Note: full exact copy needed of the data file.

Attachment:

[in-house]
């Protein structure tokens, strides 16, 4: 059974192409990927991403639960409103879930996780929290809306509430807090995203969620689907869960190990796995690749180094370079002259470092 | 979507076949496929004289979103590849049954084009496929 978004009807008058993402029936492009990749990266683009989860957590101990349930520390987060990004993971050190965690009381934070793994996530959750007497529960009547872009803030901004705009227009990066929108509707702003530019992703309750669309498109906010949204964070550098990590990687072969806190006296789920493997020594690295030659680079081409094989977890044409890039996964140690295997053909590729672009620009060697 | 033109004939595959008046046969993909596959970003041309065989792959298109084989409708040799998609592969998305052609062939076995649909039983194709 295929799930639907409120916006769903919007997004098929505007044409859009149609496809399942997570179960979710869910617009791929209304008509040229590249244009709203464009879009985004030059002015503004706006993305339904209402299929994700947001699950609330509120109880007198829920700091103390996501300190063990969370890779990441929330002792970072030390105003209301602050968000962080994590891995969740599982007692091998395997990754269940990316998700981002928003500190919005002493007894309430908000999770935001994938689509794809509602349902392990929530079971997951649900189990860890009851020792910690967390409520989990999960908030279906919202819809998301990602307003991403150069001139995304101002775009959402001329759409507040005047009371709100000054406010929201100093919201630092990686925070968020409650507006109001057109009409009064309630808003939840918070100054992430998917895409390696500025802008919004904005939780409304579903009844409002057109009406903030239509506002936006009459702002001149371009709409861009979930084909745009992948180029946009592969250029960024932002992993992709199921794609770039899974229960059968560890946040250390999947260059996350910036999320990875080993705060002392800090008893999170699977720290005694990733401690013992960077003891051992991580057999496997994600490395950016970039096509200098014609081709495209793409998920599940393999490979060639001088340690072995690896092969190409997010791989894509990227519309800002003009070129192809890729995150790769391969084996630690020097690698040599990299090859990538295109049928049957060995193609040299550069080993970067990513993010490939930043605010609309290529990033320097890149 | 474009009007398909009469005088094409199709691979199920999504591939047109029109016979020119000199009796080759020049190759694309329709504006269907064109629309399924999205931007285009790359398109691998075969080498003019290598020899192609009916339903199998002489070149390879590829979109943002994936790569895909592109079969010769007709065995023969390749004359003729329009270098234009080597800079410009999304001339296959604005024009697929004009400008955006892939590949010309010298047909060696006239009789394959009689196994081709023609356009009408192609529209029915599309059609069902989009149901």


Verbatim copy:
[in-house]
């Protein structure tokens, strides 16, 4: 059974192409990927991403639960409103879930996780929290809306509430807090995203969620689907869960190990796995690749180094370079002259470092 | 979507076949496929004289979103590849049954084009496929 978004009807008058993402029936492009990749990266683009989860957590101990349930520390987060990004993971050190965690009381934070793994996530959750007497529960009547872009803030901004705009227009990066929108509707702003530019992703309750669309498109906010949204964070550098990590990687072969806190006296789920493997020594690295030659680079081409094989977890044409890039996964140690295997053909590729672009620009060697 | 033109004939595959008046046969993909596959970003041309065989792959298109084989409708040799998609592969998305052609062939076995649909039983194709 295929799930639907409120916006769903919007997004098929505007044409859009149609496809399942997570179960979710869910617009791929209304008509040229590249244009709203464009879009985004030059002015503004706006993305339904209402299929994700947001699950609330509120109880007198829920700091103390996501300190063990969370890779990441929330002792970072030390105003209301602050968000962080994590891995969740599982007692091998395997990754269940990316998700981002928003500190919005002493007894309430908000999770935001994938689509794809509602349902392990929530079971997951649900189990860890009851020792910690967390409520989990999960908030279906919202819809998301990602307003991403150069001139995304101002775009959402001329759409507040005047009371709100000054406010929201100093919201630092990686925070968020409650507006109001057109009409009064309630808003939840918070100054992430998917895409390696500025802008919004904005939780409304579903009844409002057109009406903030239509506002936006009459702002001149371009709409861009979930084909745009992948180029946009592969250029960024932002992993992709199921794609770039899974229960059968560890946040250390999947260059996350910036999320990875080993705060002392800090008893999170699977720290005694990733401690013992960077003891051992991580057999496997994600490395950016970039096509200098014609081709495209793409998920599940393999490979060639001088340690072995690896092969190409997010791989894509990227519309800002003009070129192809890729995150790769391969084996630690020097690698040599990299090859990538295109049928049957060995193609040299550069080993970067990513993010490939930043605010609309290529990033320097890149 | 474009009007398909009469005088094409199709691979199920999504591939047109029109016979020119000199009796080759020049190759694309329709504006269907064109629309399924999205931007285009790359398109691998075969080498003019290598020899192609009916339903199998002489070149390879590829979109943002994936790569895909592109079969010769007709065995023969390749004359003729329009270098234009080597800079410009999304001339296959604005024009697929004009400008955006892939590949010309010298047909060696006239009789394959009689196994081709023609356009009408192609529209029915599309059609069902989009149901």